Task 1: Continuum approach (DSM IV vs DSM V criteria for Schizophrenia…
Task 1: Continuum approach
Main argument: psychotic symptoms are continuosly distrubuted in general populations.
less stigmizing: no discrete illness entitiy, symptoms differ just in a quantitative way
. considers individual differences/heterogeneity when diagnosing a disorder (e.g. severity). Favors early detection (?)
opens a new pathway for research on similarities betwen disorders. It is sustained by the evidence of continuity between clinical signs and symptoms schizophrenia-like subclinical experiences. Allows advances in research. Restriction of focus to signs and symptoms measured by observations and anamnesis contrasts with the opportunities of new discoveries. Use of alternative genotype and endophenotype criteria
there is evidence for differences between disorders in terms of risk, factors, pathology and treatment response. Categories enable reliable diagnosis, based on neurobiological differences between people with psychoses and healthy control. More well known research, treatment and prescription. For e.g. more research should be done about the neurological correlated between schizophrenia and other disorders => necessary to prove it scientifcally.
There is still need for evidence that the continuum approach can benefit patients - it is necessary to have objective measures to distinguish disorders. Cattegoric view is not arbitraty, but has evolved over decades of clinical observations. Sytematic reseacrh need to be done to establish essential meassures and clinical evidence. => makes decision making more complicated, impractical, time-consuming and confusing in application.
Definitions of different ways to approach diagnosis
differences between symptoms and their normal counterpartes are considered qualitatively dichotomous (separated from the state of well being)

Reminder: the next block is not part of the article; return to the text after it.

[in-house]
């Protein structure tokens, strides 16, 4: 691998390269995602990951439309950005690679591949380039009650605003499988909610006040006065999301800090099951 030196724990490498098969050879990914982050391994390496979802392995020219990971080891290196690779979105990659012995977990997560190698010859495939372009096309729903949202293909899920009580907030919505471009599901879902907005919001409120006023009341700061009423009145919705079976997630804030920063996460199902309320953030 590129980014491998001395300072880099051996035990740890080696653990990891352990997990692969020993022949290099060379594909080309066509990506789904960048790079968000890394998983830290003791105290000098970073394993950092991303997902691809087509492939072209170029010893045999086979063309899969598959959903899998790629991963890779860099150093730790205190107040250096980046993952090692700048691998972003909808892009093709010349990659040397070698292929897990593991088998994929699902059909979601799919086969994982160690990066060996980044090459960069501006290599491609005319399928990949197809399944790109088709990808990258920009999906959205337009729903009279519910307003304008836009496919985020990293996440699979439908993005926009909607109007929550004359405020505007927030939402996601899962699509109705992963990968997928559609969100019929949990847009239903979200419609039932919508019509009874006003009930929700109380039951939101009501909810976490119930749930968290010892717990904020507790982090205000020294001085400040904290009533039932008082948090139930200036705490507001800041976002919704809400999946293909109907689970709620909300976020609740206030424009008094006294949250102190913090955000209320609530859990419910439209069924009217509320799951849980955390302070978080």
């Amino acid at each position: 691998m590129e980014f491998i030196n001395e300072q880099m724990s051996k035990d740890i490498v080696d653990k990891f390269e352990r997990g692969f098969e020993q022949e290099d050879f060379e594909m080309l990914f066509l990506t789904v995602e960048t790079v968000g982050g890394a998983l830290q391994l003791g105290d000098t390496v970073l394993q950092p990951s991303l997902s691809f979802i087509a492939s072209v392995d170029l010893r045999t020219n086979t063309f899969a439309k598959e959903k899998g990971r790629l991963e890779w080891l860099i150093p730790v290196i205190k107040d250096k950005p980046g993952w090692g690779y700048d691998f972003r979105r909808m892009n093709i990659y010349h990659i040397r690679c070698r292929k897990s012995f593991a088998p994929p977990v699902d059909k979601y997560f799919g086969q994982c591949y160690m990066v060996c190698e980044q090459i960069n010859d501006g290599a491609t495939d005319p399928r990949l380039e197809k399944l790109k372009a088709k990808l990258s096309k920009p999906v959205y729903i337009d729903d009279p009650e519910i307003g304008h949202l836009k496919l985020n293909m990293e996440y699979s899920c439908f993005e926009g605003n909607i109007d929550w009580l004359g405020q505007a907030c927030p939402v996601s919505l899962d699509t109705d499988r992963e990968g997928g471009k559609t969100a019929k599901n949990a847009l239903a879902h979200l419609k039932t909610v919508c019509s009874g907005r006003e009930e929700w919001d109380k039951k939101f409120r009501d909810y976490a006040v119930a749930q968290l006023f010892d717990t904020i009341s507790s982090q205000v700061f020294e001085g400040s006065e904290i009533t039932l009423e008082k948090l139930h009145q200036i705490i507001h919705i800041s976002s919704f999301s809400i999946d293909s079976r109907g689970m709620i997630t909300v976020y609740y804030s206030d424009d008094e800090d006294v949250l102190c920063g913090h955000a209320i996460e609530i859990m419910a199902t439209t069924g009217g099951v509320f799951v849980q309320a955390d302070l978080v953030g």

there is no discrete illness entity, instead psychotic symptoms differ in quantitative ways from normal experiences and behaviors. Disease at the level of the general population generally exists as a continuum of severity rather than as a all-or-none phenomenon.
It is possible to identify manifestations of schizophrenia that resemble experiences reported by individuals who do not meet criteria => appears to be exacerbations of subclinical function or subject experiences that predate the onset by months or years.
general population sample variability in manifestations may arise from graduated interpersonal differences between members of a population=> however, methodological desing affects the rates and
evidence suggests that differences between populations are not solely quantitative.
2 types of population: those who are liable, some of whom may also have the disorder, and those who are not -concept of latent structure-
phenotypes more common than the disorder: associated wiht many of the same environtmental and nongenetic risk factors as clinical phenotypes => implies continuum experience
Clinical vs non-clinical auditory hallucinations
AVH sensory experience that takes place in abscence of any external stimulation whilst in a fully conscious state